Go to AfricaBib home

Go to AfricaBib home AfricaBib Go to database home

bibliographic database
Line
Previous page New search

The free AfricaBib App for Android is available here

Periodical article Periodical article Leiden University catalogue Leiden University catalogue WorldCat catalogue WorldCat
Title:The Political Economy of Tribal Animosity: A Case Study of the 1929 Bulawayo Location 'Faction Fight'
Authors:Van Onselen, CharlesISNI
Phimister, Ian R.ISNI
Year:1979
Periodical:Journal of Southern African Studies
Volume:6
Issue:1
Period:October
Pages:1-43
Language:English
Geographic term:Zimbabwe
Subjects:ethnic relations
rebellions
1929
Peoples of Africa (Ethnic Groups)
Ethnic and Race Relations
History and Exploration
colonialism
Economics and Trade
Politics and Government
External link:https://www.jstor.org/stable/2636770
Abstract:'Faction fights' and urban disturbances have been prominent features of southern and central African ghetto life. In Bulawayo 'faction fights' had occurred at least sine the turn of the 19-20th century. Christmas Day 1900 witnessed an attack by 250 Ndebele on a 'Zambezi' encampment near the town, apparently as revenge for the murder of a Xhosa and an Ndebele by the northerners. After the Boer War, there was trouble between the Xhosa and the Ndebele, again a few years later between Ndebele and 'Sambas Natives', and by 1930 'native disturbances' had become a familiar part of Bulawayo's Christians and New Year holidays. So long as 'tribal conflict' did not jeopardize production and was confined to mine compounds, sustained state interest and action was conspicuously lacking. Only when the violence promised to be uncontrollable, at the very least to seriously inconvenience the town's white residents, and if successful to disrupt the pattern of labour mobilization and control throughout Matabeleland, was the state moveved to mount an attack against the 'Knobkerrie Warfare in Bulawayo'. The background to these 'riots' is exposed. Notes.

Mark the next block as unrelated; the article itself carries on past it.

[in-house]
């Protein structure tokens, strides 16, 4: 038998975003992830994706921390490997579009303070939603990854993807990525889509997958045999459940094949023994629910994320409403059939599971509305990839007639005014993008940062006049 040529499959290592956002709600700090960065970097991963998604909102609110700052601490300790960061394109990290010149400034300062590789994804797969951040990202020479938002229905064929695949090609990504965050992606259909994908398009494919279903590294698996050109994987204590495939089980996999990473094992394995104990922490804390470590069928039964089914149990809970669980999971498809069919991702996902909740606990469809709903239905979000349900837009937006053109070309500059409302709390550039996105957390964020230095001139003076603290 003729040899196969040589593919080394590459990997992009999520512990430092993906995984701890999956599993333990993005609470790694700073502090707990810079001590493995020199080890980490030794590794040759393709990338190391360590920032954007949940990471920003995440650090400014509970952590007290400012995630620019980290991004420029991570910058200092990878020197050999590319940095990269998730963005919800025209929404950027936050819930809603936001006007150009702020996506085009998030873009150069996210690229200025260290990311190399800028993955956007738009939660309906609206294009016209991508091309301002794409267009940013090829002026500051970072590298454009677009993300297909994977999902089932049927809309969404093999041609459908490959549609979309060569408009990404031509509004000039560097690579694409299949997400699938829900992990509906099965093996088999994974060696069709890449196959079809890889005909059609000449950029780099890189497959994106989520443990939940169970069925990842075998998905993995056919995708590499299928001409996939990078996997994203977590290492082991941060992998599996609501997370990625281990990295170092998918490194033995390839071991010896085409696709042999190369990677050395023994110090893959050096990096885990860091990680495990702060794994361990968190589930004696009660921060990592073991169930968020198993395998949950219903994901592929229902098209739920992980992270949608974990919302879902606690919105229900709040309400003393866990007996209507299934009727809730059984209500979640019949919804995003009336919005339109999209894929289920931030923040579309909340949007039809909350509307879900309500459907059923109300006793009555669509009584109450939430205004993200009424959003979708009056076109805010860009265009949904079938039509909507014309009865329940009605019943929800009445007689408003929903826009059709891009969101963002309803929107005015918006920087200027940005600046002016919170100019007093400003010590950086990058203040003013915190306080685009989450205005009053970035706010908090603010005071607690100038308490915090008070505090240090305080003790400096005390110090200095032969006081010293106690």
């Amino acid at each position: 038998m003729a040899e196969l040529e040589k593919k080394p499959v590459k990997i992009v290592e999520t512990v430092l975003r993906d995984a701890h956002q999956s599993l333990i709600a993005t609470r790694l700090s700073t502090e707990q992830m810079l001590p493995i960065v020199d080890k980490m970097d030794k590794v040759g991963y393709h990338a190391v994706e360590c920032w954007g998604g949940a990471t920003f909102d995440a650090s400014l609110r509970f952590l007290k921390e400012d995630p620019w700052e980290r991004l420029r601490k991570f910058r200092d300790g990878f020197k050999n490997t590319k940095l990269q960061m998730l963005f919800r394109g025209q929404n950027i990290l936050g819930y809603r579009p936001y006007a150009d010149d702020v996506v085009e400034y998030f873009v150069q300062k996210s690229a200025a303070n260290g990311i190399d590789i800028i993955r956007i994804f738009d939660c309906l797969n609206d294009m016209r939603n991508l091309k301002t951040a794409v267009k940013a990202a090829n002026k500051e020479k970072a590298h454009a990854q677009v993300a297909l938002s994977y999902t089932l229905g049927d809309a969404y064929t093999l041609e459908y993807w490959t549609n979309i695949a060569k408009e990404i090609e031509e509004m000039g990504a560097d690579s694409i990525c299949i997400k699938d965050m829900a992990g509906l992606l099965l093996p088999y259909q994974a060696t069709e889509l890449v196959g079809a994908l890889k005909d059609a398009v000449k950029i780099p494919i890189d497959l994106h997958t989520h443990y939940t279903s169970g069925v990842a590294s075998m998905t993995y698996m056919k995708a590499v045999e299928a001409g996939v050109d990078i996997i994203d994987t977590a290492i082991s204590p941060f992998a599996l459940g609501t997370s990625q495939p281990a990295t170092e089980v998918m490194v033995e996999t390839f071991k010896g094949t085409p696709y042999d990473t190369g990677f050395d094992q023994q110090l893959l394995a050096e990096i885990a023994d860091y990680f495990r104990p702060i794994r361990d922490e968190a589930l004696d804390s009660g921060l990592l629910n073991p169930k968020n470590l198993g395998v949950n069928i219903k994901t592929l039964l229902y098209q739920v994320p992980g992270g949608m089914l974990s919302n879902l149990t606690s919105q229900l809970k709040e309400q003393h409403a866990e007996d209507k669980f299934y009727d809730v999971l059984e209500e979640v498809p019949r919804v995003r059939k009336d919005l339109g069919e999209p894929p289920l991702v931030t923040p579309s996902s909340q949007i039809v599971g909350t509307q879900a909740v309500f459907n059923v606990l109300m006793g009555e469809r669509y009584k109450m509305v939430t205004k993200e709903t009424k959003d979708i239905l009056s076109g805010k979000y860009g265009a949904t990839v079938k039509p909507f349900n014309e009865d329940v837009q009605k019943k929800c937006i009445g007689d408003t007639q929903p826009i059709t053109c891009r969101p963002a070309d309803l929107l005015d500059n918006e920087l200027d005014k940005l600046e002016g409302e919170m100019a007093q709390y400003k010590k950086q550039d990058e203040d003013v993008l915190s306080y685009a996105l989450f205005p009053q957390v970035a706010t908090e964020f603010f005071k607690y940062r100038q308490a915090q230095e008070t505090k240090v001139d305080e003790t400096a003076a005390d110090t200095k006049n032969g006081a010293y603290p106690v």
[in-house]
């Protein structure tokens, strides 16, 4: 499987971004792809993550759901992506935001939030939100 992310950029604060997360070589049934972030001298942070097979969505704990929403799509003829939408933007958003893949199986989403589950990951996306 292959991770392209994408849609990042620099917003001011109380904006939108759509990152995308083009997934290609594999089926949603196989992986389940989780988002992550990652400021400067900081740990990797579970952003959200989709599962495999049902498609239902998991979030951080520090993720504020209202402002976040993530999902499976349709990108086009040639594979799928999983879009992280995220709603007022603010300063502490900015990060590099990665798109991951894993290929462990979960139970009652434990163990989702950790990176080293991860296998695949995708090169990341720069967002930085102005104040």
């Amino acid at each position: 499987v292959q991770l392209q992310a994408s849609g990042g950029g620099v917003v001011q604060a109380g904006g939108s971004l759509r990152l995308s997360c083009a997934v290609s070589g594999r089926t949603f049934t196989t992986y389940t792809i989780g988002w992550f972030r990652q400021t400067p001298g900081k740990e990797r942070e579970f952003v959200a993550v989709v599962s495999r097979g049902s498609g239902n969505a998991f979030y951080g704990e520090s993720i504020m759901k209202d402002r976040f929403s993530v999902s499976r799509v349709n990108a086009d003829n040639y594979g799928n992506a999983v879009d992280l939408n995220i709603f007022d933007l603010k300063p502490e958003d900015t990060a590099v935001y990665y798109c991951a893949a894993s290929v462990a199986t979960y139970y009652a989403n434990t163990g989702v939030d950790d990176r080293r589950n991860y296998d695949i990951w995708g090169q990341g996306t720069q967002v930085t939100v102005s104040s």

Views

Cover